Review: Family goodbye bittersweet in 'Blackbird'

Susan Sarandon, Kate Winslet and Sam Neill star in drama about woman who gathers family for final farewell

Adam Graham
Detroit News Film Critic

A family gathers to say its final goodbyes to its matriarch in "Blackbird," a so-so drama about life and death that never gets off the ground. 

Susan Sarandon plays Lily, who is succumbing to an aggressive form of amyotrophic lateral sclerosis. She calls her family to join her for one last weekend, at the end of which her doctor husband, Paul (Sam Neill) will administer her a lethal dose of meds. There's no mystery to any of this, everything is on the table and everyone knows why they're there. 

Susan Sarandon and Kate Winslet in "Blackbird."

Yet of course big reveals and melodrama ensue, even as Lily — and the film — try to take a welcome, matter-of-fact approach to dying.

Lily is losing use of her right arm, and soon the rest of her body will go, too. She's taking hold of the situation before it takes hold of her and choosing to spend a final weekend the way she wants to before going out on her own terms.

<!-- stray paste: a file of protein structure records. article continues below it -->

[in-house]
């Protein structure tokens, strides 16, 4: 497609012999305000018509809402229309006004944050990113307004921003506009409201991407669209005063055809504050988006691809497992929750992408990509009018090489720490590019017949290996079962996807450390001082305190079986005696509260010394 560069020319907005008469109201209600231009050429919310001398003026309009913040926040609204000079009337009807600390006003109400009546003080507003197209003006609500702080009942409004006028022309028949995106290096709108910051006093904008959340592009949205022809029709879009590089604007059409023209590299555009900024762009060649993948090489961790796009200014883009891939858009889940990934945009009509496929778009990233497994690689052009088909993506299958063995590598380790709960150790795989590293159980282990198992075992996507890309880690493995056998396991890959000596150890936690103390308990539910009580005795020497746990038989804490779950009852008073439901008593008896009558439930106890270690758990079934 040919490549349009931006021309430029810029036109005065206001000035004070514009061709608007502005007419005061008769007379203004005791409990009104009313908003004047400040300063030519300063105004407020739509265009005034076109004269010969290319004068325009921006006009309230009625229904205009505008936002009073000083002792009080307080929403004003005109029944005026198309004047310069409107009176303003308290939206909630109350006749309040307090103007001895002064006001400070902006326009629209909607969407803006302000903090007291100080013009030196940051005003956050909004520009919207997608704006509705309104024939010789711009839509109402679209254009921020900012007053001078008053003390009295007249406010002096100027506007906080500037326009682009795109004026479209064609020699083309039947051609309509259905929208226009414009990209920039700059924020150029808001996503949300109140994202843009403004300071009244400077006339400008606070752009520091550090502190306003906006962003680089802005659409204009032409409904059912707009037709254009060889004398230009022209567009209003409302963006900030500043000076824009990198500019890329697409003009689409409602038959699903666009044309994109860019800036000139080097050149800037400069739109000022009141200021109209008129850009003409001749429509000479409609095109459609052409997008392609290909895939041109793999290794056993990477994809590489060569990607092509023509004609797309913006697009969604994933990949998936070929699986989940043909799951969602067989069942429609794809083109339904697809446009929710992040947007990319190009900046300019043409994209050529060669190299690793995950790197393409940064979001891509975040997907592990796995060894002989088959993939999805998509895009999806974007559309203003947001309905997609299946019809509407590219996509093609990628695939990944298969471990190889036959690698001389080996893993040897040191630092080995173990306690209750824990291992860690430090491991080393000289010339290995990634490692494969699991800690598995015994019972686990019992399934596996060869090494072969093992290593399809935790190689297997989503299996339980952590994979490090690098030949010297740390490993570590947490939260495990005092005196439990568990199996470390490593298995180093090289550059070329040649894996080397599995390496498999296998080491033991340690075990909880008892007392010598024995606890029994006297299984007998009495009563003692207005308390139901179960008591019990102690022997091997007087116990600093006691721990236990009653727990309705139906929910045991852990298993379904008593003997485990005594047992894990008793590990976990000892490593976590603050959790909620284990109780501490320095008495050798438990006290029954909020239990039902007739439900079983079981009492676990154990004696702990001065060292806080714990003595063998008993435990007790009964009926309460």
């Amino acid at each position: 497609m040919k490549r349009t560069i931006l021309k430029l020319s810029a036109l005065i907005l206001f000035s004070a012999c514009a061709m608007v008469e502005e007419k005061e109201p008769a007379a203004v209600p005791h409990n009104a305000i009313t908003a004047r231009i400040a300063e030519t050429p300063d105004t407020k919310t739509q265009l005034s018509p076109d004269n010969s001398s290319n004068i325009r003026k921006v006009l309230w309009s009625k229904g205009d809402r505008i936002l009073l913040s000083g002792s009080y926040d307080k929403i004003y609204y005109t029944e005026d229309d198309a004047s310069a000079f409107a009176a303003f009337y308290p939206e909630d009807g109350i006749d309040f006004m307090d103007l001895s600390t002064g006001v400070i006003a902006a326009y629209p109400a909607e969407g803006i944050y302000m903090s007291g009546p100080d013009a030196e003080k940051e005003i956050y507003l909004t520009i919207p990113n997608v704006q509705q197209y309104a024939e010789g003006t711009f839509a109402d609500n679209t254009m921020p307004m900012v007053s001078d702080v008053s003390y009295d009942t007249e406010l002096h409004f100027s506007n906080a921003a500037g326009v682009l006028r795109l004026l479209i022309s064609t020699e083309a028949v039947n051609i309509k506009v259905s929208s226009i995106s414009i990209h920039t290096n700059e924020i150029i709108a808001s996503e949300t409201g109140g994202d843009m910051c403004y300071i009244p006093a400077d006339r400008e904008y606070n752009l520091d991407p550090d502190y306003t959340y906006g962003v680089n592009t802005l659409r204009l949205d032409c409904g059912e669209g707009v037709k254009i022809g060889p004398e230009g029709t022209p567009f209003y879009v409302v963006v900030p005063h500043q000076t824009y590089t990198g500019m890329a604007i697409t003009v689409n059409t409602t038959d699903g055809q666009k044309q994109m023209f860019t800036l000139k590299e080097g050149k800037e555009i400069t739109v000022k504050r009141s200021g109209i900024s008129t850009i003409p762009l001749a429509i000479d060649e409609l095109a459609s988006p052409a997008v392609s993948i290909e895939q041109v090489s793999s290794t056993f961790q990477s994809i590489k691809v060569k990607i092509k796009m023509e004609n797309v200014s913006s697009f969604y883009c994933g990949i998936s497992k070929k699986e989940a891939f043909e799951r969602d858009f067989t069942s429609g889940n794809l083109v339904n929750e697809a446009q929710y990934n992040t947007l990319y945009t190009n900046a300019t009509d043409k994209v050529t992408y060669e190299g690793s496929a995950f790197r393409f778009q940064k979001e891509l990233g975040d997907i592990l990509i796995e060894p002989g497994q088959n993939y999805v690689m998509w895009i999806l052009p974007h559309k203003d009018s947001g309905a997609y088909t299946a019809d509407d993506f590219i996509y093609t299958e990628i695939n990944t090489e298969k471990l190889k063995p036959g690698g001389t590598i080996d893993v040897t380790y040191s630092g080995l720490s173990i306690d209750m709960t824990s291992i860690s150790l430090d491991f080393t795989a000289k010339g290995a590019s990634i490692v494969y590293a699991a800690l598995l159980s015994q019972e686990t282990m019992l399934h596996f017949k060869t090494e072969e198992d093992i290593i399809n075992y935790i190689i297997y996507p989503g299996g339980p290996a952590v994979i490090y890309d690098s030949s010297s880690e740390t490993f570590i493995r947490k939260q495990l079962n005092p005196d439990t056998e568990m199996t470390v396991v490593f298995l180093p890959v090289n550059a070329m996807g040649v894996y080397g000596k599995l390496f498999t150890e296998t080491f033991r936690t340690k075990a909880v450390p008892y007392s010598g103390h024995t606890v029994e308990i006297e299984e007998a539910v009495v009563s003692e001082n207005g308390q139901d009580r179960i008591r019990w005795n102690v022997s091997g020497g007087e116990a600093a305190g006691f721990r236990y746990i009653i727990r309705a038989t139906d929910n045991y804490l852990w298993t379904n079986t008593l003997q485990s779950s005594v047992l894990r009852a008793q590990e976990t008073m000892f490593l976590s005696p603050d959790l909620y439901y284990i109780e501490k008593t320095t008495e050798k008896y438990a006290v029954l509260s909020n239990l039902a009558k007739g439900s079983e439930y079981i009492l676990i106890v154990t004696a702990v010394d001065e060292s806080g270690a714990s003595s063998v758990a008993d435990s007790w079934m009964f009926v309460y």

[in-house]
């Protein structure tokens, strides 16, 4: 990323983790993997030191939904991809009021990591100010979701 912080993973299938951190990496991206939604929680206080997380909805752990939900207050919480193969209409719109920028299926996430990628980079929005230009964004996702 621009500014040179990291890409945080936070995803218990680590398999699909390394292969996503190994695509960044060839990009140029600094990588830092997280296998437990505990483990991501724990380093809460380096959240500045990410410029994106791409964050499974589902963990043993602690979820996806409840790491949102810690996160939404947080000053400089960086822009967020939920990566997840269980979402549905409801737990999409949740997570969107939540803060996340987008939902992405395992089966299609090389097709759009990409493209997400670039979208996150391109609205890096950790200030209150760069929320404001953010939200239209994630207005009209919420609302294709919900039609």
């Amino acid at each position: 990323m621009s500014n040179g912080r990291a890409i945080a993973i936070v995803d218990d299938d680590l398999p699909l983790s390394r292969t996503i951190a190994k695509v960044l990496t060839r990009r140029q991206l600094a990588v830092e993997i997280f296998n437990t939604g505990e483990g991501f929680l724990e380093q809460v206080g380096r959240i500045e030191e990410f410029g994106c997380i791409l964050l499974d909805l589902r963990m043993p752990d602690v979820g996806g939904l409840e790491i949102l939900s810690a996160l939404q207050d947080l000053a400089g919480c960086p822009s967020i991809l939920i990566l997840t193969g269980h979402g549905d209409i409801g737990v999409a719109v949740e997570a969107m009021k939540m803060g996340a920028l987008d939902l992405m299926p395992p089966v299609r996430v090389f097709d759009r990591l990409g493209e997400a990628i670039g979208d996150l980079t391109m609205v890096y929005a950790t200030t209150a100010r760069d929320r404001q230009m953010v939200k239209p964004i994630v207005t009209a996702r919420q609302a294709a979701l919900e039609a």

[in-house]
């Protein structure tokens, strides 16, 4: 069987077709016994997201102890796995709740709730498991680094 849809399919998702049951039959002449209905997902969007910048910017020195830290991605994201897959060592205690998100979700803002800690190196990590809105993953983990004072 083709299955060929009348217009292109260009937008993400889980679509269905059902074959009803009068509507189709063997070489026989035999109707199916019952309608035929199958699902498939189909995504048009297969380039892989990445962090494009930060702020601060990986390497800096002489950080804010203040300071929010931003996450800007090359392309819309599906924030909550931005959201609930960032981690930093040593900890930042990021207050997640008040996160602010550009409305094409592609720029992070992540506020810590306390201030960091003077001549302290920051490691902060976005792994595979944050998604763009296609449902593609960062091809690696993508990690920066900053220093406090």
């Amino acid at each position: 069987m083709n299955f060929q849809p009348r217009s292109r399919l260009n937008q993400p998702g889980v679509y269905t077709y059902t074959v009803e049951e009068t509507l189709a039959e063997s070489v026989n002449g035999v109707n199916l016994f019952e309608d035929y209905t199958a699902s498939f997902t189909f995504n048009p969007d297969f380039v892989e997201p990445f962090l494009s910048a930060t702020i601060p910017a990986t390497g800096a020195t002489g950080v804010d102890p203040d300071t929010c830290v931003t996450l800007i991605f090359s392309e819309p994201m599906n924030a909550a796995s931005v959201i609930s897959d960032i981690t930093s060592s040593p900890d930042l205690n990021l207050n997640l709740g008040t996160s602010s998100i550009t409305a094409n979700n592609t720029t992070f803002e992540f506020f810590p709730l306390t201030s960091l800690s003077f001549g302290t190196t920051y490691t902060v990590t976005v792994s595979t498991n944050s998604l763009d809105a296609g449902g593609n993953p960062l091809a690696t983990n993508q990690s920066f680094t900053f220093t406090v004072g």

Being family, of course, everyone brings their own baggage with them.

Daughter Jennifer (Kate Winslet) is miffed when her sister Anna (Mia Wasikowska) shows up late, digging up years of deep-seated resentment between the two. Teenage grandson Jonathan's (Anson Boon) revelation that he'd like to pursue acting is treated like a bombshell announcement, for some reason. And what exactly is Liz (Lindsay Duncan), a family friend, doing at this gathering of close family members?

Sarandon's character is almost glib about her pending death but there's power in the way she's controlling her own destiny. The film — "Notting Hill's" Roger Michell helms this remake of the 2014 Danish drama "Silent Heart" — brings up interesting questions about life and death, even if the debate over doctor-assisted suicide isn't exactly new ground.

Yet "Blackbird" is old-fashioned in the way it parses out its reveals, character arcs and plotting. It follows familiar dramatic patterns rather than taking its own subject matter head on, and becomes stagey and predictable. "Blackbird" continually flies in its own way, and as a result it never hits the emotional highs that it could, or should.




Rated R: for language, some drug use and brief sexual material

Running time: 97 minutes


Blackbird (R)

A family gathers for a weekend to say its final goodbyes to its matriarch in this stagey, so-so drama that never gets off the ground. (97 minutes) GRADE: C (on VOD)